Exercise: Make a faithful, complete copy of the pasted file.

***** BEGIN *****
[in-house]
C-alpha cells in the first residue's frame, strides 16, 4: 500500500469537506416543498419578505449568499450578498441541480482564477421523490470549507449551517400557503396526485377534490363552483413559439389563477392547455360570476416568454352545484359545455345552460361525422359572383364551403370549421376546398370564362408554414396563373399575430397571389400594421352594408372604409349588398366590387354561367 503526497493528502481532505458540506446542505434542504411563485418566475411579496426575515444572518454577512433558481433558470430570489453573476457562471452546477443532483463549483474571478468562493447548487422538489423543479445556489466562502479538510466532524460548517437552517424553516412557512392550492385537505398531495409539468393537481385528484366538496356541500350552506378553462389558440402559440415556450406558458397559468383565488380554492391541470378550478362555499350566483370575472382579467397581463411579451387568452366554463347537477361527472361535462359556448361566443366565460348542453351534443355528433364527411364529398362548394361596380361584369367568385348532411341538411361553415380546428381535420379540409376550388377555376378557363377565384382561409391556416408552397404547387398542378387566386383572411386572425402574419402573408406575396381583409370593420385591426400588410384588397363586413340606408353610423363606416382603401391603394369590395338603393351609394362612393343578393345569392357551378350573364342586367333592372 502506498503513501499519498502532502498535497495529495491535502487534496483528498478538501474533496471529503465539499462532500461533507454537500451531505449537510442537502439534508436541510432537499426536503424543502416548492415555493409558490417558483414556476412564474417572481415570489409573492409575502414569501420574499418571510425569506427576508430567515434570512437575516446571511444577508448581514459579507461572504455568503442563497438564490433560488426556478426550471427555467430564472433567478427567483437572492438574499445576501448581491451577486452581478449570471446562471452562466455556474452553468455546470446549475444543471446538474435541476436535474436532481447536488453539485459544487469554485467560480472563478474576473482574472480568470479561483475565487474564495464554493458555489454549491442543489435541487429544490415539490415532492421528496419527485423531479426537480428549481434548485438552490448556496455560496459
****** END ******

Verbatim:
[in-house]
C-alpha cells in the first residue's frame, strides 16, 4: 500500500469537506416543498419578505449568499450578498441541480482564477421523490470549507449551517400557503396526485377534490363552483413559439389563477392547455360570476416568454352545484359545455345552460361525422359572383364551403370549421376546398370564362408554414396563373399575430397571389400594421352594408372604409349588398366590387354561367 503526497493528502481532505458540506446542505434542504411563485418566475411579496426575515444572518454577512433558481433558470430570489453573476457562471452546477443532483463549483474571478468562493447548487422538489423543479445556489466562502479538510466532524460548517437552517424553516412557512392550492385537505398531495409539468393537481385528484366538496356541500350552506378553462389558440402559440415556450406558458397559468383565488380554492391541470378550478362555499350566483370575472382579467397581463411579451387568452366554463347537477361527472361535462359556448361566443366565460348542453351534443355528433364527411364529398362548394361596380361584369367568385348532411341538411361553415380546428381535420379540409376550388377555376378557363377565384382561409391556416408552397404547387398542378387566386383572411386572425402574419402573408406575396381583409370593420385591426400588410384588397363586413340606408353610423363606416382603401391603394369590395338603393351609394362612393343578393345569392357551378350573364342586367333592372 502506498503513501499519498502532502498535497495529495491535502487534496483528498478538501474533496471529503465539499462532500461533507454537500451531505449537510442537502439534508436541510432537499426536503424543502416548492415555493409558490417558483414556476412564474417572481415570489409573492409575502414569501420574499418571510425569506427576508430567515434570512437575516446571511444577508448581514459579507461572504455568503442563497438564490433560488426556478426550471427555467430564472433567478427567483437572492438574499445576501448581491451577486452581478449570471446562471452562466455556474452553468455546470446549475444543471446538474435541476436535474436532481447536488453539485459544487469554485467560480472563478474576473482574472480568470479561483475565487474564495464554493458555489454549491442543489435541487429544490415539490415532492421528496419527485423531479426537480428549481434548485438552490448556496455560496459